Consent: Laparoscopic Inguinal Hernia Repair

star star star star star
based on 3 ratings

Last updated: March 12, 2021
Revisions: 5

Last updated: March 12, 2021
Revisions: 5

format_list_bulletedContents add remove

This article is for educational purposes only. It should not be used as a template for consenting patients. The person obtaining consent should have clear knowledge of the procedure and the potential risks and complications. Always refer to your local or national guidelines, and the applicable and appropriate law in your jurisdiction governing patient consent.

Overview of Procedure

There are several types of hernia, the most common being inguinal, femoral, and umbilical. Repairs can be done both open or laparoscopically, especially for inguinal hernia. The mesh used during the repair is secure in place using tacks.

Laparoscopic procedures have been shown to reduce post-operative pain and allow for faster recovery and return to work. For inguinal cases, laparoscopic repair may also be favoured in patients with bilateral or recurrent inguinal hernia.

The two commonly employed techniques for laparoscopic inguinal hernia repair are TEP (Totally ExtraPeritoneal) and TAPP (TransAbdominal PrePeritoneal), depending on the layers involved and opened during the repair (Fig. 1).

Figure 1 – Layers involved during a TEP and TAPP inguinal hernia repair



Complication Description of Complication Potential Ways to Reduce Risk
Haemorrhage Injury can occur to inferior epigastric vessels (especially with a TEP repair) or external iliac/ femoral vessels Ensure careful deployment of tacks when securing the mesh
Injury to surrounding structures including bowel, bladder and ureter, liver, spermatic cord Contents of the hernial sac may include these structures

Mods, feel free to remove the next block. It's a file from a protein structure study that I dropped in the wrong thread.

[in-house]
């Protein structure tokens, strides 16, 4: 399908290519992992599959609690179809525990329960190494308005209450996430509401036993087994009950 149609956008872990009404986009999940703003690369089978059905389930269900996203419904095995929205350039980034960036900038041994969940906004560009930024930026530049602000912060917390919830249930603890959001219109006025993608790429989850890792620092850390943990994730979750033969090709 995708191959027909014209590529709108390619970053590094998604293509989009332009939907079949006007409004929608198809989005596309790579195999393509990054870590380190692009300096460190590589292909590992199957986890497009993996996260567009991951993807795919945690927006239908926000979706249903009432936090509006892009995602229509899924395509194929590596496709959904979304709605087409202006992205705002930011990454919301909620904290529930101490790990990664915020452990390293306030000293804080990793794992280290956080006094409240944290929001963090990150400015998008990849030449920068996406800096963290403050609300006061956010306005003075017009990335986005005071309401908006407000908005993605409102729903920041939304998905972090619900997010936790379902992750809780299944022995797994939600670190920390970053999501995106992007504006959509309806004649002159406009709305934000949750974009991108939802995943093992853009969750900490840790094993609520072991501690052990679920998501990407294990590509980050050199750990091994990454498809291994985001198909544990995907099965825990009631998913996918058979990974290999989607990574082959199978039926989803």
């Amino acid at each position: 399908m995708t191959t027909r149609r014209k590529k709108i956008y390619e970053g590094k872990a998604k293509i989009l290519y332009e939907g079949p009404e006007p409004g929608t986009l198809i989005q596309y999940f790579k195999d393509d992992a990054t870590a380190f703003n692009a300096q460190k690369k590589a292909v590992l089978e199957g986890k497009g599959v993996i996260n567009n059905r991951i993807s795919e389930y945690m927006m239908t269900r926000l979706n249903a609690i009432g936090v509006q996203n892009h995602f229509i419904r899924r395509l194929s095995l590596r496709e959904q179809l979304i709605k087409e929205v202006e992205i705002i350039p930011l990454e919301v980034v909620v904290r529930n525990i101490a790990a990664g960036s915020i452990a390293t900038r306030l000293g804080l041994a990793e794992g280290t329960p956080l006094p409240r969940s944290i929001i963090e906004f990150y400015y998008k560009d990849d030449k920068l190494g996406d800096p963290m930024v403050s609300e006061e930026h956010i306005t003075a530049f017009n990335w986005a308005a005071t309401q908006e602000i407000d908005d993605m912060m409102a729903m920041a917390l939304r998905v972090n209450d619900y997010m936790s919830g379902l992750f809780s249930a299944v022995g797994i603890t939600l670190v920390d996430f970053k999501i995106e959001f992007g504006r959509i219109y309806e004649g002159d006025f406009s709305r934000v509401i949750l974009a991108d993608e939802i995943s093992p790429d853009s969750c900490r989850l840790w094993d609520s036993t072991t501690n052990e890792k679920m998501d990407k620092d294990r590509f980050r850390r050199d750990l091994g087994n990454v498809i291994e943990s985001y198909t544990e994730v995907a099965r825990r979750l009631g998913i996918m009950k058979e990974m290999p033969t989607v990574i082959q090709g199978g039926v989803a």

Bowel resection Incarcerated hernias may contain ischaemic bowel; if the bowel is not viable it must be resected.
Conversion to open In some cases anatomy may be difficult and it is safer to proceed to an open anterior inguinal hernia repair.

In TEP repairs the peritoneum may be breached and the decision made to convert to TAPP repair.

Anaesthetic Risks Includes damage to the teeth, throat and larynx, reaction to medications, nausea and vomiting, cardiovascular and respiratory complications Forms a part of the anaesthetist assessment before the operation



Complication Description of Complication Potential Ways to Reduce Risk
Pain Use of laparoscopic surgery, compared to open surgery, will limit post-operative pain
Bleeding/ haematoma There is a small chance of bleeding and bruising in the abdomen post-surgery Haematoma or seroma formation are usually self-limited due to the tamponade of the peritoneum
Infection Superficial wound infection is possible. An infected mesh is a fortunately rare but serious complication, as would be revision of wound Peri-operative antibiotics will reduce the risk of wound infections
Scarring Laparoscopic surgery will minimise this risk
Altered sensation Damage to ilioinguinal and/or genitofemoral nerve
Seroma A swelling of lymphatic fluid may occur in redundant subcutaneous space following surgery
Testicular Atrophy Damage to the blood supply to the testicle can occur in groin hernia repair, often due to venous thrombosis rather than arterial injury Identify and avoid damage to the spermatic cord and associated vessels
Scrotal swelling/ hydrocoele Damage to venous/ lymphatic drainage during dissection
Blood Clots The patient will be given anti-embolism stockings and low molecular weight heparin peri-operatively to minimise this risk as deemed appropriate
Stroke, MI, Kidney Failure, Death Although small, this is always a risk in any major surgery



Complication Description of Complication Potential Ways to Reduce Risk
Adhesions Abdominal surgery may cause adhesions as a reaction to the procedure, although this is uncommon (especially in TEP repair)
Recurrence There is always a potential for further surgery due to recurrence of the hernia. For inguinal hernia it is around 1% at 5 years. Request the patient avoids strenuous activity for a few weeks post-operatively